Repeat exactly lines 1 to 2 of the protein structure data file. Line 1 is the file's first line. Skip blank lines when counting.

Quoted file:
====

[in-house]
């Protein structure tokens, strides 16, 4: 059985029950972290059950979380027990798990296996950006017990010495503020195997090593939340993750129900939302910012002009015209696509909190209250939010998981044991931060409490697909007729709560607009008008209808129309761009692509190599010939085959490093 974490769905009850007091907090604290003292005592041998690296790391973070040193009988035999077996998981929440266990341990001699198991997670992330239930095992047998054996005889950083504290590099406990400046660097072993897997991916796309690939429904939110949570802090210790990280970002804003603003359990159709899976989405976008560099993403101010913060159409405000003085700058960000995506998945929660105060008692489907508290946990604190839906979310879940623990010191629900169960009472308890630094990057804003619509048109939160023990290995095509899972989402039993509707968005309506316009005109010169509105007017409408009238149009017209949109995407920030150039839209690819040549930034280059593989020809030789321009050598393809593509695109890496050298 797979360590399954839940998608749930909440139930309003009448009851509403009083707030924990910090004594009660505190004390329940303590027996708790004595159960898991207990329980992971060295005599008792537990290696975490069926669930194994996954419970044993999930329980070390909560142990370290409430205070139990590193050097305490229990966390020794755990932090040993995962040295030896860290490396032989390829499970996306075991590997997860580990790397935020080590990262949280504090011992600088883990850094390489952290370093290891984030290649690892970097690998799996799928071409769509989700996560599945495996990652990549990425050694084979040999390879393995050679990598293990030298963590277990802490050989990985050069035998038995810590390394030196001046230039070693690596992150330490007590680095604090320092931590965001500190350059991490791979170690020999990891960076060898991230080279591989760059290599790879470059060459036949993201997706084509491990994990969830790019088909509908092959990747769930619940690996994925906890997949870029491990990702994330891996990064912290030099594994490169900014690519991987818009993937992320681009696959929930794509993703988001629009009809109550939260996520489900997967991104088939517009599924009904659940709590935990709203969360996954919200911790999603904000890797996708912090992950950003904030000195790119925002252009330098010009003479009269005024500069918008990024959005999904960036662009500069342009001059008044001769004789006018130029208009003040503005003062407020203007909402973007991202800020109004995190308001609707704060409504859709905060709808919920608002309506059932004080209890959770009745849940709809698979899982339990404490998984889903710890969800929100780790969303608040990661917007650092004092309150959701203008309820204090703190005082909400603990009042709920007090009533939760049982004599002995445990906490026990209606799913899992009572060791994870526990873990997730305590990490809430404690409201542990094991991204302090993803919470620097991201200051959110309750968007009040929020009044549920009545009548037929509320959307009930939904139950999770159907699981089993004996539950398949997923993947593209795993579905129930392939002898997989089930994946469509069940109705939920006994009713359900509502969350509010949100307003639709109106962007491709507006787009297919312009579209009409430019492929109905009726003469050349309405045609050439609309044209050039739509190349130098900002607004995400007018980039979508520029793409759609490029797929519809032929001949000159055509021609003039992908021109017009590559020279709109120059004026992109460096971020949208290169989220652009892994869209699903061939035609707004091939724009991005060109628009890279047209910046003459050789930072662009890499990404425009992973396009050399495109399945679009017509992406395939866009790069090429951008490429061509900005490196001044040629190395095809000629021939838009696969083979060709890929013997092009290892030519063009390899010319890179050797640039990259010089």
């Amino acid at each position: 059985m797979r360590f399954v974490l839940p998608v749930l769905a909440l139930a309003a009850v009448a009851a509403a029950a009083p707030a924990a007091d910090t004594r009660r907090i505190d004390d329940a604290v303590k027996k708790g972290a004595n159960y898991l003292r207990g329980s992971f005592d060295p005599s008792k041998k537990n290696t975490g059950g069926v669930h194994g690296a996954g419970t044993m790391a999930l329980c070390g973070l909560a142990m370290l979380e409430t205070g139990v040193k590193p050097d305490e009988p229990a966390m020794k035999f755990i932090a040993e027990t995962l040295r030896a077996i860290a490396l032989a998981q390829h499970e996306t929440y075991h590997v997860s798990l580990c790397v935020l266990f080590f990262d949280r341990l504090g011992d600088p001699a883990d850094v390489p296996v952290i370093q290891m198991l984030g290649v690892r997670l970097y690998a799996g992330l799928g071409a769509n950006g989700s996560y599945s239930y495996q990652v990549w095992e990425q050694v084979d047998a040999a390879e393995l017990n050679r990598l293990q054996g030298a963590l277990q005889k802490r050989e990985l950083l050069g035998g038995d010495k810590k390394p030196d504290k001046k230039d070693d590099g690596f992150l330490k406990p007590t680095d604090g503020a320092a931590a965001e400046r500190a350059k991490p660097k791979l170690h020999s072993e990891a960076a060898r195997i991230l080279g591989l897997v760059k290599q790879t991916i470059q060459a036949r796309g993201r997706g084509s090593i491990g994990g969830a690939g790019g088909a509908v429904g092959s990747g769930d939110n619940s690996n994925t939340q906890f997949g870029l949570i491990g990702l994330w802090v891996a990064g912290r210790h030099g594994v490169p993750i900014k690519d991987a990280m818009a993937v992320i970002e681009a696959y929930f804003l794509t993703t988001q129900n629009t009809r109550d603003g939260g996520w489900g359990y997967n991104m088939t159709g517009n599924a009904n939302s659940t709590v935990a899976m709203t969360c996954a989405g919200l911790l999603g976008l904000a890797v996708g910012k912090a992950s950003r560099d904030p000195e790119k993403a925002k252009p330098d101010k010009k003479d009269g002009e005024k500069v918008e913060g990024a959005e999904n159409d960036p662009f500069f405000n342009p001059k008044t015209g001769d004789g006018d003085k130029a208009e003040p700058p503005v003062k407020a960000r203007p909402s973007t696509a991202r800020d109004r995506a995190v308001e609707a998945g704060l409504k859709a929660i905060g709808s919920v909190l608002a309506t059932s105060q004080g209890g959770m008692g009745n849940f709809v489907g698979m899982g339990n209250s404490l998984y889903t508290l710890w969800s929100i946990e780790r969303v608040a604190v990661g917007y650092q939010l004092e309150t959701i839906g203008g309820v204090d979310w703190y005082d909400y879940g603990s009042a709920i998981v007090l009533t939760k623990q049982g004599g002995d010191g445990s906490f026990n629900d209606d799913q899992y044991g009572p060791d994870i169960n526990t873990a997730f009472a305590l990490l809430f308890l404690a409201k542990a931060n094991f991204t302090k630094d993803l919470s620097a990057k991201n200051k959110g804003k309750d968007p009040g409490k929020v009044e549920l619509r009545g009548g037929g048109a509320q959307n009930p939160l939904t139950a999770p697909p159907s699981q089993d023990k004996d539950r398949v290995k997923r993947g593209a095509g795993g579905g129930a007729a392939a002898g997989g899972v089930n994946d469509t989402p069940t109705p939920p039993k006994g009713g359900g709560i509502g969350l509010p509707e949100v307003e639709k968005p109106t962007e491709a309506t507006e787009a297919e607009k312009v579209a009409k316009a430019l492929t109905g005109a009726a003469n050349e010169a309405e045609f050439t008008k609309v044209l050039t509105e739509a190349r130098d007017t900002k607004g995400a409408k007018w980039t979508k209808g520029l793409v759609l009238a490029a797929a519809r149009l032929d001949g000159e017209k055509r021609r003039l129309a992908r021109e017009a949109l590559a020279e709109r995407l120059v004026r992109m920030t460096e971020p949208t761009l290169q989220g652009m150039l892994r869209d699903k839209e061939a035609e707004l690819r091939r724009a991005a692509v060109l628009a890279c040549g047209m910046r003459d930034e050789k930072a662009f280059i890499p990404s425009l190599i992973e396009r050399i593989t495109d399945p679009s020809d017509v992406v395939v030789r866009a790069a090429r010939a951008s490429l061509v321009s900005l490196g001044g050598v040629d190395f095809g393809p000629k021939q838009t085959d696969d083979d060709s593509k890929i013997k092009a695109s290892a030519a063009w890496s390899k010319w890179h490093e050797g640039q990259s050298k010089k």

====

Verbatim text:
[in-house]
């Protein structure tokens, strides 16, 4: 059985029950972290059950979380027990798990296996950006017990010495503020195997090593939340993750129900939302910012002009015209696509909190209250939010998981044991931060409490697909007729709560607009008008209808129309761009692509190599010939085959490093 974490769905009850007091907090604290003292005592041998690296790391973070040193009988035999077996998981929440266990341990001699198991997670992330239930095992047998054996005889950083504290590099406990400046660097072993897997991916796309690939429904939110949570802090210790990280970002804003603003359990159709899976989405976008560099993403101010913060159409405000003085700058960000995506998945929660105060008692489907508290946990604190839906979310879940623990010191629900169960009472308890630094990057804003619509048109939160023990290995095509899972989402039993509707968005309506316009005109010169509105007017409408009238149009017209949109995407920030150039839209690819040549930034280059593989020809030789321009050598393809593509695109890496050298 797979360590399954839940998608749930909440139930309003009448009851509403009083707030924990910090004594009660505190004390329940303590027996708790004595159960898991207990329980992971060295005599008792537990290696975490069926669930194994996954419970044993999930329980070390909560142990370290409430205070139990590193050097305490229990966390020794755990932090040993995962040295030896860290490396032989390829499970996306075991590997997860580990790397935020080590990262949280504090011992600088883990850094390489952290370093290891984030290649690892970097690998799996799928071409769509989700996560599945495996990652990549990425050694084979040999390879393995050679990598293990030298963590277990802490050989990985050069035998038995810590390394030196001046230039070693690596992150330490007590680095604090320092931590965001500190350059991490791979170690020999990891960076060898991230080279591989760059290599790879470059060459036949993201997706084509491990994990969830790019088909509908092959990747769930619940690996994925906890997949870029491990990702994330891996990064912290030099594994490169900014690519991987818009993937992320681009696959929930794509993703988001629009009809109550939260996520489900997967991104088939517009599924009904659940709590935990709203969360996954919200911790999603904000890797996708912090992950950003904030000195790119925002252009330098010009003479009269005024500069918008990024959005999904960036662009500069342009001059008044001769004789006018130029208009003040503005003062407020203007909402973007991202800020109004995190308001609707704060409504859709905060709808919920608002309506059932004080209890959770009745849940709809698979899982339990404490998984889903710890969800929100780790969303608040990661917007650092004092309150959701203008309820204090703190005082909400603990009042709920007090009533939760049982004599002995445990906490026990209606799913899992009572060791994870526990873990997730305590990490809430404690409201542990094991991204302090993803919470620097991201200051959110309750968007009040929020009044549920009545009548037929509320959307009930939904139950999770159907699981089993004996539950398949997923993947593209795993579905129930392939002898997989089930994946469509069940109705939920006994009713359900509502969350509010949100307003639709109106962007491709507006787009297919312009579209009409430019492929109905009726003469050349309405045609050439609309044209050039739509190349130098900002607004995400007018980039979508520029793409759609490029797929519809032929001949000159055509021609003039992908021109017009590559020279709109120059004026992109460096971020949208290169989220652009892994869209699903061939035609707004091939724009991005060109628009890279047209910046003459050789930072662009890499990404425009992973396009050399495109399945679009017509992406395939866009790069090429951008490429061509900005490196001044040629190395095809000629021939838009696969083979060709890929013997092009290892030519063009390899010319890179050797640039990259010089």